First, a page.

Snyder declines to concur with Upper Peninsula casino relocation proposalTuesday, June 18, 2013
LANSING, Mich. - Gov. Rick Snyder has declined to concur with a proposal for the Keweenaw Bay Indian Community to relocate one of its casinos to the former Marquette County Airport.
The KBIC proposed closing its casino in Chocolay Township and opening a larger casino at the airport site. The main KBIC casino is located in Baraga.
The U.S. Department of the Interior reviewed the proposal for the federal government and approved the relocation, subject to concurrence from the governor.
The governor indicated that he was open to the relocation as part of a broader agreement between the tribe and the state. Potential points for such an agreement included:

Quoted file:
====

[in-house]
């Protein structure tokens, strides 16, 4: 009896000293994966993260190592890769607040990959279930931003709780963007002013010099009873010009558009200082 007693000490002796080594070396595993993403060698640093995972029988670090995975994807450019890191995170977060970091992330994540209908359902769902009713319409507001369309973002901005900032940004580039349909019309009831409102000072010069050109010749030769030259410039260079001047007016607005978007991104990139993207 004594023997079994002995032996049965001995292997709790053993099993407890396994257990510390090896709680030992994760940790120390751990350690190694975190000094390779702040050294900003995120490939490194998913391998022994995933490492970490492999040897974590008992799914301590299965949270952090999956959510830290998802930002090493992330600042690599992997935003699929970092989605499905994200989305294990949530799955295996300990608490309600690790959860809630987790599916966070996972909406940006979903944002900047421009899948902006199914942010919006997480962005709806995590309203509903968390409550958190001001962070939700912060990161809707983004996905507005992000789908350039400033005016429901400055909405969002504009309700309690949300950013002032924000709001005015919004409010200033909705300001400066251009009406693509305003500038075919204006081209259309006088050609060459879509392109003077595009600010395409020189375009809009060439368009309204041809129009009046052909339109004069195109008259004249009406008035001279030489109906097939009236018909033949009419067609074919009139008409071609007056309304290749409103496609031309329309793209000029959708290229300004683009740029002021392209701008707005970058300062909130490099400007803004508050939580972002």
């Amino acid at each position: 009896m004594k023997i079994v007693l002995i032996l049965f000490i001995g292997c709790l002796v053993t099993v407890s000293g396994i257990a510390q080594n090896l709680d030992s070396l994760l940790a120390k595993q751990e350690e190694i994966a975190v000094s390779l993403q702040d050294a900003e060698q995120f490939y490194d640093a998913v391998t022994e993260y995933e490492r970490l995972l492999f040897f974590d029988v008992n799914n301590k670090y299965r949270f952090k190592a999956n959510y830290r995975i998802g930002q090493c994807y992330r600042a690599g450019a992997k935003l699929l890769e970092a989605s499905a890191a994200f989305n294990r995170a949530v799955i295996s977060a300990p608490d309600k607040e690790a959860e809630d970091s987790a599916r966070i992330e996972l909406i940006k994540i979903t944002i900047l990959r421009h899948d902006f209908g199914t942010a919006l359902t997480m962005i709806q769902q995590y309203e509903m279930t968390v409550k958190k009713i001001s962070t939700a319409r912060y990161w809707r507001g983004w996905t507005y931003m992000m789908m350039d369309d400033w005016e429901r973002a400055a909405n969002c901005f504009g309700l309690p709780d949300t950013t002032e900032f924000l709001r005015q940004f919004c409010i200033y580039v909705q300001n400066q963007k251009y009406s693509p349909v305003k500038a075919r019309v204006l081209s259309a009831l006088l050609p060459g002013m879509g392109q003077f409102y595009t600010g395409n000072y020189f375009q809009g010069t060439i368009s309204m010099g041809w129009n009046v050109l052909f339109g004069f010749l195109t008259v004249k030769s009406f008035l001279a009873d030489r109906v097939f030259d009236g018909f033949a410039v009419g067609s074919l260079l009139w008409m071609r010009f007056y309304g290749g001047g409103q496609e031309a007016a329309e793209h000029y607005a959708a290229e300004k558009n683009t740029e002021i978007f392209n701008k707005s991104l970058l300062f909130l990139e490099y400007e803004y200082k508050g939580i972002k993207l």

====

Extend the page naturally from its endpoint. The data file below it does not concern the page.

- Allowing local governments to have some say in the disposition of the 2 percent local casino revenue sharing payments
- The tribe entering into an agreement requiring the tribal businesses to collect tax on transactions with non-Native Americans
- Working out a revised revenue sharing agreement so the tribe would continue to make some level of payments to the state, even if future gaming competition develops elsewhere in the state. Currently, the KBIC is the only tribe with gaming operations in the state that has an agreement that would stop revenue payments if state-authorized gaming was expanded in Michigan.
Despite invitations from the governor's office, the tribe declined to take part in discussions about a potential agreement.
Today was the deadline for the governor to act on the proposal. The governor's office has notified the tribe and the U.S. Department of the Interior that he was declining to concur with the relocation proposal. Under the established procedures, the tribe may resubmit its proposal.